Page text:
Why the US elections is not the death of data journalism

On Tuesday night, newsrooms around the world got a pretty rude reminder that good data is very important.

Before polls opened for the U.S. presidential election, Nate Silver and his colleagues at FiveThirtyEight put the likelihood of a Hillary Clinton victory north of 70 percent; the New York Times put her likelihood higher still, above 80 percent; less than a week before the election, the startup Morning Consult and Politico published research that suggested “shy Trump voters,” while a real thing, were not numerous enough to tilt the odds in his favor.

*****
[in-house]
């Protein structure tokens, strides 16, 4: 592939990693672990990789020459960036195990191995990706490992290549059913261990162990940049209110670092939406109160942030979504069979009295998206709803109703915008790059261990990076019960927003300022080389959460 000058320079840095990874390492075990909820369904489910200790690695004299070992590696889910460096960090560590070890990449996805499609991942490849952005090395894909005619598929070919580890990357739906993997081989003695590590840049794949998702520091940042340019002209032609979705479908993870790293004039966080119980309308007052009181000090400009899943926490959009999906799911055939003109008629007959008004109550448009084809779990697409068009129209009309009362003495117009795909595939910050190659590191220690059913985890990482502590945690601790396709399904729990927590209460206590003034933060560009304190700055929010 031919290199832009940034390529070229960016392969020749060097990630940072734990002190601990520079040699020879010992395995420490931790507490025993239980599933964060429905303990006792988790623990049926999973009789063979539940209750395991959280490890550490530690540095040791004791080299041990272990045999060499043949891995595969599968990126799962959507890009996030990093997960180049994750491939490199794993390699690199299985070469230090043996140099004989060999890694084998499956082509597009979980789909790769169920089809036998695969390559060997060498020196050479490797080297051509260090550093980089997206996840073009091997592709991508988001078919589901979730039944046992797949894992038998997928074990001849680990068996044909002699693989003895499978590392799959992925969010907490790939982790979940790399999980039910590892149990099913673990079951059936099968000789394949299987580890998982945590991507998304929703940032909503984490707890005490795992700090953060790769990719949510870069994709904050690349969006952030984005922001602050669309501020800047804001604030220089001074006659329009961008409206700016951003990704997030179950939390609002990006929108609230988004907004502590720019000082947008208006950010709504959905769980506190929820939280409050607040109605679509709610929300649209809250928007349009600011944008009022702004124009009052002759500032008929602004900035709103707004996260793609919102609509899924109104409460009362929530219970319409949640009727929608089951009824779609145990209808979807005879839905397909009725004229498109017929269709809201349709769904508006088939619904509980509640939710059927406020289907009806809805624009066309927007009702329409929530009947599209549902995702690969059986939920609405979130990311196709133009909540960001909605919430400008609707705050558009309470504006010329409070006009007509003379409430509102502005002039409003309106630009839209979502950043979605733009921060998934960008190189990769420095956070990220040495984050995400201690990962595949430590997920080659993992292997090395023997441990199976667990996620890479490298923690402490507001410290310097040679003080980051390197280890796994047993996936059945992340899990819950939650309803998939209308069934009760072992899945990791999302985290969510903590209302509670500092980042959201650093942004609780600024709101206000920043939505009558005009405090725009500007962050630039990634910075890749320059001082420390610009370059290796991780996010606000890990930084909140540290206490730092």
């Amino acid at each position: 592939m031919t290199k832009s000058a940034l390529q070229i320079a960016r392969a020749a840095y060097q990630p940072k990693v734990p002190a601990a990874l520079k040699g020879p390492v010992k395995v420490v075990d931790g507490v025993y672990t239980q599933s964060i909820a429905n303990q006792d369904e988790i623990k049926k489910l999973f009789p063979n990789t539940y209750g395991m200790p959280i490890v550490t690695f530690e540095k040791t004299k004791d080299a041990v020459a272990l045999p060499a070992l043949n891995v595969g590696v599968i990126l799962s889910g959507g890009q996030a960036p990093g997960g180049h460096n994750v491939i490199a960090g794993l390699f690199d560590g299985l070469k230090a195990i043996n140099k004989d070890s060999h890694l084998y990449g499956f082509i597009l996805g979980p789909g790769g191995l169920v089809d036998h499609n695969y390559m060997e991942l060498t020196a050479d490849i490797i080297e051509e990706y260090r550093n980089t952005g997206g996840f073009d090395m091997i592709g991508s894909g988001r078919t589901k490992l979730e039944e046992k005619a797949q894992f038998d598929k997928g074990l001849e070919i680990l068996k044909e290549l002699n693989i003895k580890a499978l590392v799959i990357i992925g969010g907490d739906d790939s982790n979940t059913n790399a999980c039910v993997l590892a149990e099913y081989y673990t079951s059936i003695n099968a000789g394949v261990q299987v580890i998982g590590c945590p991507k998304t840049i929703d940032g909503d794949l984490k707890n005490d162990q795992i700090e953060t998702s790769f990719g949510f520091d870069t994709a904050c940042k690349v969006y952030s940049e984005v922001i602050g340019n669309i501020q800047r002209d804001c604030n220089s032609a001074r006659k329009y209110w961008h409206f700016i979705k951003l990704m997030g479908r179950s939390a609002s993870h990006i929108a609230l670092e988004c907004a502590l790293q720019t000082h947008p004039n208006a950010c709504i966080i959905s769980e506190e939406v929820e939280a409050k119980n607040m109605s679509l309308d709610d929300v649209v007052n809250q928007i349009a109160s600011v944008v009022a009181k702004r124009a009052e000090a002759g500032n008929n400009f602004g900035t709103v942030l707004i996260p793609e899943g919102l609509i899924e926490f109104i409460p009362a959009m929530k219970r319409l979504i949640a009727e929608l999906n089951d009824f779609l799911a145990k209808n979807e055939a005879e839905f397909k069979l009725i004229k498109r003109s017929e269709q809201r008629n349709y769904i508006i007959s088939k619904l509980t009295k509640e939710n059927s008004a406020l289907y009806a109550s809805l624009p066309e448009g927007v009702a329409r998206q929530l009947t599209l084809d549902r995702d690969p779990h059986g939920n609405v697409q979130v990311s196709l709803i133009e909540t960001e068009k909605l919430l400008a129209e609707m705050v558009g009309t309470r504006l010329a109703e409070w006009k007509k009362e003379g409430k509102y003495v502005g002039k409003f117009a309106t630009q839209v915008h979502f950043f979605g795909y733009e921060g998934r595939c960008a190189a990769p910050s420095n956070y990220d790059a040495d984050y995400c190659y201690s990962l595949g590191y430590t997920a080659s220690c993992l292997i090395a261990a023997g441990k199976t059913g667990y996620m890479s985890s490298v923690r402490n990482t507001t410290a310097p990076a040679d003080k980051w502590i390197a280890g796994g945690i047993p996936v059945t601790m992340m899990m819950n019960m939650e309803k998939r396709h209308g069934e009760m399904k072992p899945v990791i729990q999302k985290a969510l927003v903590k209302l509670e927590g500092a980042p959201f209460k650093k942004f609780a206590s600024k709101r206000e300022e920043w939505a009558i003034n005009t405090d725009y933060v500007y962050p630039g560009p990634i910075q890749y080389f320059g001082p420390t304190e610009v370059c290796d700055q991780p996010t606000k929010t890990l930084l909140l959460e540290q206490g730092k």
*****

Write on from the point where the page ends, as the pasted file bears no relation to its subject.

Then Tuesday happened, and as it unfolded, people began to ask whether it might be time for the media to reconsider its recent love affair with data journalism.

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